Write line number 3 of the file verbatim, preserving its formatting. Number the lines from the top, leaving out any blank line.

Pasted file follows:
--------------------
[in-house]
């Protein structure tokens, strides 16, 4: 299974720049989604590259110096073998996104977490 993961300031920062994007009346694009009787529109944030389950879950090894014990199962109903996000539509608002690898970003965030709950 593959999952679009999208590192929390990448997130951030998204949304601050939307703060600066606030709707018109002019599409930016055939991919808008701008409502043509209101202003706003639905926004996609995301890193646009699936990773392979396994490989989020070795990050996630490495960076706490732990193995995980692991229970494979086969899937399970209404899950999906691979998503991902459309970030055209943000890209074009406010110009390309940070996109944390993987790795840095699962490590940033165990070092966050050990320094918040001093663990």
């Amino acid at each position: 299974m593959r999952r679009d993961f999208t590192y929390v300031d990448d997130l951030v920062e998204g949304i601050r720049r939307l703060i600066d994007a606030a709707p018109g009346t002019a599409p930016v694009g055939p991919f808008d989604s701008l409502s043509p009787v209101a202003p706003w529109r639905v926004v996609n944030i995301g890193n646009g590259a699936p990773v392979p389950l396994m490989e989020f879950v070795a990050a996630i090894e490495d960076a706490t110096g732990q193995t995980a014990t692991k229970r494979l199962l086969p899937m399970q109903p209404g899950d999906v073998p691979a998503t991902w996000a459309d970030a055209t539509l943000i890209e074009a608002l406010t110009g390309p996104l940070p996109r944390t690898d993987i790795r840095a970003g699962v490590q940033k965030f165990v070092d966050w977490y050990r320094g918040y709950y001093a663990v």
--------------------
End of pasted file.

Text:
């Amino acid at each position: 299974m593959r999952r679009d993961f999208t590192y929390v300031d990448d997130l951030v920062e998204g949304i601050r720049r939307l703060i600066d994007a606030a709707p018109g009346t002019a599409p930016v694009g055939p991919f808008d989604s701008l409502s043509p009787v209101a202003p706003w529109r639905v926004v996609n944030i995301g890193n646009g590259a699936p990773v392979p389950l396994m490989e989020f879950v070795a990050a996630i090894e490495d960076a706490t110096g732990q193995t995980a014990t692991k229970r494979l199962l086969p899937m399970q109903p209404g899950d999906v073998p691979a998503t991902w996000a459309d970030a055209t539509l943000i890209e074009a608002l406010t110009g390309p996104l940070p996109r944390t690898d993987i790795r840095a970003g699962v490590q940033k965030f165990v070092d966050w977490y050990r320094g918040y709950y001093a663990v």